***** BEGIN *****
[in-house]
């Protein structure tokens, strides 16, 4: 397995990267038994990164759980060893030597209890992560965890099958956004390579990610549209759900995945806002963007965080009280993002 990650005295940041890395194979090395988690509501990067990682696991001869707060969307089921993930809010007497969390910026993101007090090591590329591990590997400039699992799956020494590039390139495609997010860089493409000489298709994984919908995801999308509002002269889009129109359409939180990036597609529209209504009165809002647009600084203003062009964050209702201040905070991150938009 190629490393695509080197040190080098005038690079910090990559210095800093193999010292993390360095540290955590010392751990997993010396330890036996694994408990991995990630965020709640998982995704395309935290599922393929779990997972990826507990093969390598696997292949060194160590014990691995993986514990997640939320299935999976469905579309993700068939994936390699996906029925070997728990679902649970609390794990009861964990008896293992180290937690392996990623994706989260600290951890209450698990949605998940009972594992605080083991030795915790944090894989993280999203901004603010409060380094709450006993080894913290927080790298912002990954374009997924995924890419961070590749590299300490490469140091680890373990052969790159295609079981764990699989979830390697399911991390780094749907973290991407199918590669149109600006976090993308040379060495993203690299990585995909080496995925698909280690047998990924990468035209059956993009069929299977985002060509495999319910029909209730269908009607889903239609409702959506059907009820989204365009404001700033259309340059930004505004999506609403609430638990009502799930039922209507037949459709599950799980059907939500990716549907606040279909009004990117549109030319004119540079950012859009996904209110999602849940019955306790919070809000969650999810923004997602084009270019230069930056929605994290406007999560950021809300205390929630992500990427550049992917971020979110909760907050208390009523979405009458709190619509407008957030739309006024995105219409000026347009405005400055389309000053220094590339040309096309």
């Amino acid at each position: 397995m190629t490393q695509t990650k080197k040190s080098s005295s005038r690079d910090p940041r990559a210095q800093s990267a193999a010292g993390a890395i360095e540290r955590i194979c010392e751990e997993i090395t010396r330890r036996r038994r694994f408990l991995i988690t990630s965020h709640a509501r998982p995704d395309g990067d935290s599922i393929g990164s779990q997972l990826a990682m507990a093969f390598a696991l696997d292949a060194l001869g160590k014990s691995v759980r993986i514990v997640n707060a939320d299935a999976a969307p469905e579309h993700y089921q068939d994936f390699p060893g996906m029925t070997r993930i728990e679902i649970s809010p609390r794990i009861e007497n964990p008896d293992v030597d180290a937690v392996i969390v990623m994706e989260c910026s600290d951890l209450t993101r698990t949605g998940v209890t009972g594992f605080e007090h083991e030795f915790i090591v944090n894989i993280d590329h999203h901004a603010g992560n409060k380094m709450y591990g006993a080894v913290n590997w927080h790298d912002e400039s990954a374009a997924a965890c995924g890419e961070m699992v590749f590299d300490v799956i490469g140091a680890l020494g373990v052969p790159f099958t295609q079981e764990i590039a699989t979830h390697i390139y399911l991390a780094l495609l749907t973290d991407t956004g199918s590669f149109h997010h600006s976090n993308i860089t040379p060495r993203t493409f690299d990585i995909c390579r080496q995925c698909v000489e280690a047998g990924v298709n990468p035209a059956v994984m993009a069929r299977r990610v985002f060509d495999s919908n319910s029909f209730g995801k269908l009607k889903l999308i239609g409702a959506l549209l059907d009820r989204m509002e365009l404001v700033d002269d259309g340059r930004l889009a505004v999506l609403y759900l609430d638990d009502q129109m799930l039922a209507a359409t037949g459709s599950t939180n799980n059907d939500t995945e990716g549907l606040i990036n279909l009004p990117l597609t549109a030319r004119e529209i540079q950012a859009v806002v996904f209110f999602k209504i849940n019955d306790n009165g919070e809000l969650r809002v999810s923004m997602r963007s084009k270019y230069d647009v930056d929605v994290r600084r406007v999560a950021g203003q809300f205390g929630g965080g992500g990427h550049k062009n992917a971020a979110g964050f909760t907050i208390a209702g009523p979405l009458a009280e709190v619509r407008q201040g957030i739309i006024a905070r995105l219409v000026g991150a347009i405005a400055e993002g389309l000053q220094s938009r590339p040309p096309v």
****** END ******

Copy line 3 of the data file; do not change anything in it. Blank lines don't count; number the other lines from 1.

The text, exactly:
């Amino acid at each position: 397995m190629t490393q695509t990650k080197k040190s080098s005295s005038r690079d910090p940041r990559a210095q800093s990267a193999a010292g993390a890395i360095e540290r955590i194979c010392e751990e997993i090395t010396r330890r036996r038994r694994f408990l991995i988690t990630s965020h709640a509501r998982p995704d395309g990067d935290s599922i393929g990164s779990q997972l990826a990682m507990a093969f390598a696991l696997d292949a060194l001869g160590k014990s691995v759980r993986i514990v997640n707060a939320d299935a999976a969307p469905e579309h993700y089921q068939d994936f390699p060893g996906m029925t070997r993930i728990e679902i649970s809010p609390r794990i009861e007497n964990p008896d293992v030597d180290a937690v392996i969390v990623m994706e989260c910026s600290d951890l209450t993101r698990t949605g998940v209890t009972g594992f605080e007090h083991e030795f915790i090591v944090n894989i993280d590329h999203h901004a603010g992560n409060k380094m709450y591990g006993a080894v913290n590997w927080h790298d912002e400039s990954a374009a997924a965890c995924g890419e961070m699992v590749f590299d300490v799956i490469g140091a680890l020494g373990v052969p790159f099958t295609q079981e764990i590039a699989t979830h390697i390139y399911l991390a780094l495609l749907t973290d991407t956004g199918s590669f149109h997010h600006s976090n993308i860089t040379p060495r993203t493409f690299d990585i995909c390579r080496q995925c698909v000489e280690a047998g990924v298709n990468p035209a059956v994984m993009a069929r299977r990610v985002f060509d495999s919908n319910s029909f209730g995801k269908l009607k889903l999308i239609g409702a959506l549209l059907d009820r989204m509002e365009l404001v700033d002269d259309g340059r930004l889009a505004v999506l609403y759900l609430d638990d009502q129109m799930l039922a209507a359409t037949g459709s599950t939180n799980n059907d939500t995945e990716g549907l606040i990036n279909l009004p990117l597609t549109a030319r004119e529209i540079q950012a859009v806002v996904f209110f999602k209504i849940n019955d306790n009165g919070e809000l969650r809002v999810s923004m997602r963007s084009k270019y230069d647009v930056d929605v994290r600084r406007v999560a950021g203003q809300f205390g929630g965080g992500g990427h550049k062009n992917a971020a979110g964050f909760t907050i208390a209702g009523p979405l009458a009280e709190v619509r407008q201040g957030i739309i006024a905070r995105l219409v000026g991150a347009i405005a400055e993002g389309l000053q220094s938009r590339p040309p096309v």